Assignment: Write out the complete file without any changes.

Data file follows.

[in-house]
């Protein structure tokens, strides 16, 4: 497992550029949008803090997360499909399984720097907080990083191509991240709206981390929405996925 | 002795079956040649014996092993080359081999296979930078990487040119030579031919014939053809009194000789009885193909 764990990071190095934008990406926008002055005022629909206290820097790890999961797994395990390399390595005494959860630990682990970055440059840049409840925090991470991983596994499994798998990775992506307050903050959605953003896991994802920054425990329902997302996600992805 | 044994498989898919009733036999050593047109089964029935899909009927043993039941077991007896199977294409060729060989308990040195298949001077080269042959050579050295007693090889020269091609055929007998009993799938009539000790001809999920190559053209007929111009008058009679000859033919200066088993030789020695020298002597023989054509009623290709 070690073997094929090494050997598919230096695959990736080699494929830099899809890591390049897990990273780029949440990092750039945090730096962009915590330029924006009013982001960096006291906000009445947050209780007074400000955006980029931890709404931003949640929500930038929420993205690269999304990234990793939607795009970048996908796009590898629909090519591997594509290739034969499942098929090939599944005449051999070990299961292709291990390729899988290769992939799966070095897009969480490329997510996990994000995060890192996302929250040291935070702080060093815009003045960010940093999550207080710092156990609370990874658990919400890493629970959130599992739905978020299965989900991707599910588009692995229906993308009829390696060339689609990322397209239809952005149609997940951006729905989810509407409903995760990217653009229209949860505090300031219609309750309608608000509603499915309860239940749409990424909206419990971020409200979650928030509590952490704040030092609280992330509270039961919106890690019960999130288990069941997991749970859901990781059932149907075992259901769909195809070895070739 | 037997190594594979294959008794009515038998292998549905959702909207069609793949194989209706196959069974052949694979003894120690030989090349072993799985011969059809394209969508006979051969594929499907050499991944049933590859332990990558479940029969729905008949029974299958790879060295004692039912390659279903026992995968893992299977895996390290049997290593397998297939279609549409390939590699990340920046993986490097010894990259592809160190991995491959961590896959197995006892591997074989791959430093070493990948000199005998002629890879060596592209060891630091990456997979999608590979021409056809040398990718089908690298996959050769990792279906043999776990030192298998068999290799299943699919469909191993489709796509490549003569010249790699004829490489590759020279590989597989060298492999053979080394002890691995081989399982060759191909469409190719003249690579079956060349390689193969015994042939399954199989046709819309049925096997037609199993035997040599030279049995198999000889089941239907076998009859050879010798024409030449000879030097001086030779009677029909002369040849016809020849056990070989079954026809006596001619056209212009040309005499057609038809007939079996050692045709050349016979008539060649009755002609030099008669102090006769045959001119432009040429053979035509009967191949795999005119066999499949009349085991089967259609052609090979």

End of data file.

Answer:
[in-house]
């Protein structure tokens, strides 16, 4: 497992550029949008803090997360499909399984720097907080990083191509991240709206981390929405996925 | 002795079956040649014996092993080359081999296979930078990487040119030579031919014939053809009194000789009885193909 764990990071190095934008990406926008002055005022629909206290820097790890999961797994395990390399390595005494959860630990682990970055440059840049409840925090991470991983596994499994798998990775992506307050903050959605953003896991994802920054425990329902997302996600992805 | 044994498989898919009733036999050593047109089964029935899909009927043993039941077991007896199977294409060729060989308990040195298949001077080269042959050579050295007693090889020269091609055929007998009993799938009539000790001809999920190559053209007929111009008058009679000859033919200066088993030789020695020298002597023989054509009623290709 070690073997094929090494050997598919230096695959990736080699494929830099899809890591390049897990990273780029949440990092750039945090730096962009915590330029924006009013982001960096006291906000009445947050209780007074400000955006980029931890709404931003949640929500930038929420993205690269999304990234990793939607795009970048996908796009590898629909090519591997594509290739034969499942098929090939599944005449051999070990299961292709291990390729899988290769992939799966070095897009969480490329997510996990994000995060890192996302929250040291935070702080060093815009003045960010940093999550207080710092156990609370990874658990919400890493629970959130599992739905978020299965989900991707599910588009692995229906993308009829390696060339689609990322397209239809952005149609997940951006729905989810509407409903995760990217653009229209949860505090300031219609309750309608608000509603499915309860239940749409990424909206419990971020409200979650928030509590952490704040030092609280992330509270039961919106890690019960999130288990069941997991749970859901990781059932149907075992259901769909195809070895070739 | 037997190594594979294959008794009515038998292998549905959702909207069609793949194989209706196959069974052949694979003894120690030989090349072993799985011969059809394209969508006979051969594929499907050499991944049933590859332990990558479940029969729905008949029974299958790879060295004692039912390659279903026992995968893992299977895996390290049997290593397998297939279609549409390939590699990340920046993986490097010894990259592809160190991995491959961590896959197995006892591997074989791959430093070493990948000199005998002629890879060596592209060891630091990456997979999608590979021409056809040398990718089908690298996959050769990792279906043999776990030192298998068999290799299943699919469909191993489709796509490549003569010249790699004829490489590759020279590989597989060298492999053979080394002890691995081989399982060759191909469409190719003249690579079956060349390689193969015994042939399954199989046709819309049925096997037609199993035997040599030279049995198999000889089941239907076998009859050879010798024409030449000879030097001086030779009677029909002369040849016809020849056990070989079954026809006596001619056209212009040309005499057609038809007939079996050692045709050349016979008539060649009755002609030099008669102090006769045959001119432009040429053979035509009967191949795999005119066999499949009349085991089967259609052609090979």